Post # 61
this is confusing as I pronounce lor and law the same! I’m English…
Post # 62
I’m from the UK and I find names which to me are surnames really odd – such as Carter, Mason, Bentley, McKenzie, Cooper etc. To me they sound a bit silly.
We definitely go for tradition over here, in my family we have a Catherine, William, Elizabeth, Lucy, Peter, Andrew, Josephine and a Charles. Never really thought how traditional that is til I read this!!
Some friends I know have kids names Sonny, Layton and Taylor – so the times are changing (though personally Taylor is my least favourite name. Why?!)
Post # 63
People are allowed to be opinionated on names without being offensive.
Post # 64
Lots of American names sound silly and made up to me. Struggling to think of examples as they pretty much slip out of my mind right away.
And I say Craig with an “ay” rather than a “eh”.
Ciara annoys me a lot. It’s Keira (Keer-aa), not Sierra.
Post # 65
Angus is a very Scottish name and very traditional it goes back to the clans that Scotland was divided into. My dad’s name is Angus and has been passed down since then. It is making a come back as it’s quite cute now. I do still feel it is old fashioned though so I’m giving my son Angus as a middle name to honour tradition and my dad but also I get to choose a more modern name for a first name.
I always assumed Isla was American I only heard of Isla Fisher the actress and I thought she was American.
Post # 66
I was talking about this to my SO, who is English. I was really emphasizing the two different pronunciations and he could not hear the difference. He was so confused.
I definitely say “Creg” but I’m from New England. No Southern twang here at all!
Post # 67
yes I knew it was very Scottisj, but when I lived in England and taught, I still met children with that name, whereas where I live now and teach I have never seen it.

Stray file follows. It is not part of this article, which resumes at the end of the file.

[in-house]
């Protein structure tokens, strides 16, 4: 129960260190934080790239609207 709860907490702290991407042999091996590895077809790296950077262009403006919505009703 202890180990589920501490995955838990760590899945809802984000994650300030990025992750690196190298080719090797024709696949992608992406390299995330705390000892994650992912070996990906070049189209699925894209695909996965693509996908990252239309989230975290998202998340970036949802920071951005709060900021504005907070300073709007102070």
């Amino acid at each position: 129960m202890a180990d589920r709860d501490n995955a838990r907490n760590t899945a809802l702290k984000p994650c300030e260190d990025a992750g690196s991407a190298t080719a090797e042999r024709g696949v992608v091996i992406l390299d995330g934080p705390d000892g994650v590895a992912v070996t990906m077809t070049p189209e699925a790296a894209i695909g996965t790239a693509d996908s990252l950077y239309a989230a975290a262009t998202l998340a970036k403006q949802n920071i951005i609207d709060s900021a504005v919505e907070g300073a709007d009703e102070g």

Post # 68
Any chance you guys are from out west? I went to university with a Craig. Those from AB, BC said it like ‘beg/leg’ like a short e sound. Those of us from ON and east said it like “cray-ig” with a long a sound. (We didn’t have anyone from the praries, so I can’t include them.)
Post # 69
I don’t think it’s silly, but I was caught off guard when I first heard British people using the name Jemima. There is some racist history of that name in the states so its basically never used anymore, but I don’t think that our history reflects at all on the British use of the name.
I tend to prefer the names popular in Britain, as I like classic names outside of the top 10 or 20. It seems in the US there are the super common names and then really trendy names. And it seems like as the trend for girl names got more masculine, trendy boy names became hyper-masculine to a point I find kind of insane.
I love Shakespearean girl names and really like Imogen, but it’s much more popular over there. I sometimes worry it would come off as overly precious being so rare in the states.
Post # 70
I’m an American living in the UK and there are many I could mention that I find ridiculous on both sides of the ocean. However, the one that ALWAYS strikes me as very odd and, truthfully imo boarding on offensive as a US American due to our particular cultural history, is Jemima.
It is just…just. No. Nope.
Post # 71
oh! You got there first. Cheers!
Post # 72
Isla Fisher is from Australia, but looking at her wikipedia page it seems her parents are Scottish
Post # 73
I had no idea what Jemima was to the US (have googled and learned a little about Aunt Jemima now, assuming that’s what you’re referring to). In Australia, Jemima is the name of a doll featured in a long running (spanning multiple generations) kids TV show called Play School. Other Aussie bees can chime in but I think that’s our main association with the name here. I also see from google it’s a name from the bible, but I don’t remember that from school. Something so innocuous in one country, offensive in another – I find it fascinating.